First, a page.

Not only has “reconciliation” gone up in a puff of smoke, and with it any hope for a treaty, but Australia’s human rights record as a whole has gone to the dogs. This was confirmed by two assessments of the United Nations Committee on the Elimination of all Forms of Racial Discrimination. In 2000, the verdict placed Australia in the company of Bosnia, Uganda and Ecuador, and had the government spluttering about how dare they tell us what to do in our own country. This verdict was issued with an “urgent action” notice because it was in breach of the Geneva Convention on questions of Native title rights, the first such notice issued to a Western nation. The past that Howard does not want to revisit, the haunting question of sovereignty, had risen like a wraith.

Five years later, the Geneva committee met again, and delivered its findings in March 2005. The Howard government has made progress, but not in the direction Geneva would have liked to see. To its Indigenous policy record it has added the abolition of ATSIC, mandatory sentencing of indigenous offenders in some parts of Australia, and the slashing of funding to the Human Rights and Equal Opportunities Commission. Nothing has been done about the stolen generation, incarceration rates and racial discrimination generally. And there are fresh concerns in Geneva on other fronts: long-term incarceration of refugees and asylum-seekers and counterterrorism legislation.

The events of war and battle in colonial conquest can provide an effect of closure, the way deaths in battle, once counted, can add up to “victory” and provide a kind of historical satisfaction. In her reports from the lawless frontier of the past, Rose deflects that effect. She interrogates the largely silent historical record about the fate of the women as Willshire “cleaned up” the men. Willshire wrote of these women “huddling together in a cave, the rude interior of which fairly glowed with girlish beauty,” emerging after the smoke cleared to be made use of by his black trackers (not by him, of course). Rose takes the risk of reviving a crude metaphor: the gun-penis, rape as war continued by other means.

“The cock shot its bullets into future generations of people who would be taken and never returned,” she says, and this is the logic of rape in war, as it is a way of giving women children they would presumably not want. And sure enough, in Australia this logic found itself elevated to the status of policy. “Full blood” Aborigines were expected to become extinct because they would never cope with civilization shock, while the “half-castes” found themselves subject to laws to remove them from their communities.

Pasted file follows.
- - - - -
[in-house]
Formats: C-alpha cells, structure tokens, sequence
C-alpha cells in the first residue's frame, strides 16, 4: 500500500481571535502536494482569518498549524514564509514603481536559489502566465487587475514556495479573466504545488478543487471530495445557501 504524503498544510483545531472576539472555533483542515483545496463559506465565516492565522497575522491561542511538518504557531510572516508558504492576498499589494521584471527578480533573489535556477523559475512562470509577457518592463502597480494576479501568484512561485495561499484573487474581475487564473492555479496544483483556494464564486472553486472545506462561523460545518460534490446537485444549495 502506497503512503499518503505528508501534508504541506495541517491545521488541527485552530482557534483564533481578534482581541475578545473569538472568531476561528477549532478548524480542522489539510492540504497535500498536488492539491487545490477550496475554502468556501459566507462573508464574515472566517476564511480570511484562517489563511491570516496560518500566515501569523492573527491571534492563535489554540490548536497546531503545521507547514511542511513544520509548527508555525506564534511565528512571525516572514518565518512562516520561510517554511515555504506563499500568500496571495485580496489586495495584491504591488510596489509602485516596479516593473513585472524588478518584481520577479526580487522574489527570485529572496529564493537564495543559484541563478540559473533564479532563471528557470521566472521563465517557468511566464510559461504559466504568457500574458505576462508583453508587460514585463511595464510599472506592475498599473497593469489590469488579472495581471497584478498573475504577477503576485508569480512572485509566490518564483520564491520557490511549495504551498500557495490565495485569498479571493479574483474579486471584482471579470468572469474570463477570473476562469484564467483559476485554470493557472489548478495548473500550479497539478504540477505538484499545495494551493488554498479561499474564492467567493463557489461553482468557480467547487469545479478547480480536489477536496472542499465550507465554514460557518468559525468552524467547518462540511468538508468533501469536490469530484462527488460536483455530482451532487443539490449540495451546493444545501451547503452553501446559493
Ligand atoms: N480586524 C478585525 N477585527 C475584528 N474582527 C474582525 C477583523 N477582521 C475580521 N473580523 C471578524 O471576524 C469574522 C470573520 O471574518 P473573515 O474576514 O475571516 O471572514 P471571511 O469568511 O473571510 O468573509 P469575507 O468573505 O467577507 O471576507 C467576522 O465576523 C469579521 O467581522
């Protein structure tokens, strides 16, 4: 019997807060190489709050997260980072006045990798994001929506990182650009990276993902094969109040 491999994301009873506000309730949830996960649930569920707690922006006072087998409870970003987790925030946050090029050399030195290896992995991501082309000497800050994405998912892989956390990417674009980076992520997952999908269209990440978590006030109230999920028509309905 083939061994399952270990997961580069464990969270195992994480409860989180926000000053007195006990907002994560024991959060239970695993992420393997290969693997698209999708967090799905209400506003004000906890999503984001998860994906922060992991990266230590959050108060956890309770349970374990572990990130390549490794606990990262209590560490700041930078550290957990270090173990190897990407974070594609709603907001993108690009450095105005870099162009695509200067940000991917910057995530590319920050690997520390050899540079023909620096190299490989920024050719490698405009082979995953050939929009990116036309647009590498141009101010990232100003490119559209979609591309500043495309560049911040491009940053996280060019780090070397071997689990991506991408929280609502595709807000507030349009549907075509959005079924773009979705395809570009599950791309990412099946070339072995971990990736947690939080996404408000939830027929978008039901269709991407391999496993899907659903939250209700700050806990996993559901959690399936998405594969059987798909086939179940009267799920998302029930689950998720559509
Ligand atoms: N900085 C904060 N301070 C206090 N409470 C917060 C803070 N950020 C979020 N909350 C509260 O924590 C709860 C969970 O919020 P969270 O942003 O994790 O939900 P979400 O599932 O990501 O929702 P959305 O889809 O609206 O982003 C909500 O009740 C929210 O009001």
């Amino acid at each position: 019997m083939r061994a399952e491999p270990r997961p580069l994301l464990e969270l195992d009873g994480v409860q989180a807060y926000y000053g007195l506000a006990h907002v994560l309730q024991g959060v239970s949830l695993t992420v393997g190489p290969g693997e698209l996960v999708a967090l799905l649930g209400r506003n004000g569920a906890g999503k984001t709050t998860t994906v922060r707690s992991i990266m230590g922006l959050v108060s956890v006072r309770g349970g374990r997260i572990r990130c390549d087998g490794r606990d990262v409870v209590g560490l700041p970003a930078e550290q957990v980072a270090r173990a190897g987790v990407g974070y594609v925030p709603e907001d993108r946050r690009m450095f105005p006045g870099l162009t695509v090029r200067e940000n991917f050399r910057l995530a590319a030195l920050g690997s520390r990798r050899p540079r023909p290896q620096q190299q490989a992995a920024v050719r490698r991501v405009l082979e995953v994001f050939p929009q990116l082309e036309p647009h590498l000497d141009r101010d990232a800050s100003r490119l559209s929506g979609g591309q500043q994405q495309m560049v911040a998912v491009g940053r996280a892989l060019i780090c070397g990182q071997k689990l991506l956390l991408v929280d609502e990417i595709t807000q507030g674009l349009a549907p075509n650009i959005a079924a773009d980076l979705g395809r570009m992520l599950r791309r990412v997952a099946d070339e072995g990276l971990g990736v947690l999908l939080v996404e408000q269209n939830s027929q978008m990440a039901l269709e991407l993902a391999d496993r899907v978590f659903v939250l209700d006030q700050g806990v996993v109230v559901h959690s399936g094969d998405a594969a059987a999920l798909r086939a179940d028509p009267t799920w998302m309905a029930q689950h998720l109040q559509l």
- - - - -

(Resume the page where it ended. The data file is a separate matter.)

They were supposed to assimilate, but of course the whites didn’t really want them living next door. What do you say to someone in power telling you you must assimilate? If you say, “I’m already assimilated, Boss,” he will say, “Not yet, Jackie, I just told you, you will have to assimilate!” Racial discrimination will then develop a finer, subtler vintage; next season it will be social discrimination. These in-between people became known as the stolen generation as their stories emerged only with a 1997 Royal Commission. The bullets thus fired through time attempted to annihilate the future. They delivered concubinage, venereal disease and infertility, inspiring the white nation to ever greater efforts at destruction dressed up as benevolent “protection.” Despite all this, the mothers continued to love their children – those who remained or returned – and instructed them about the past. But knowing about the past, maintaining that continuity through time which viable cultures need, means that every generation still, even now, has to dodge the bullets.

There is great romantic potential in reports from another kind of wild, out there in the frontier badlands where humanity pits itself against its hoary old adversary, Nature. If we view this wild as “wilderness,” the degree zero of nature, then there are two kinds of modernity crashing toward it through the undergrowth. There is the familiar bulldozer of Progress, and then there is the culture machine, operating according to what Elizabeth A. Povinelli calls the “cunning of recognition.”1 Running in a liberal multicultural framework, this machine, improving on the erstwhile assimilationist one, pretends to recognize difference and assigns a cultural value to it (useful for tourism purposes), while at the same time demanding that people assume uncomfortable double identities – the “authentic traditional,” for instance, which never was and cannot be.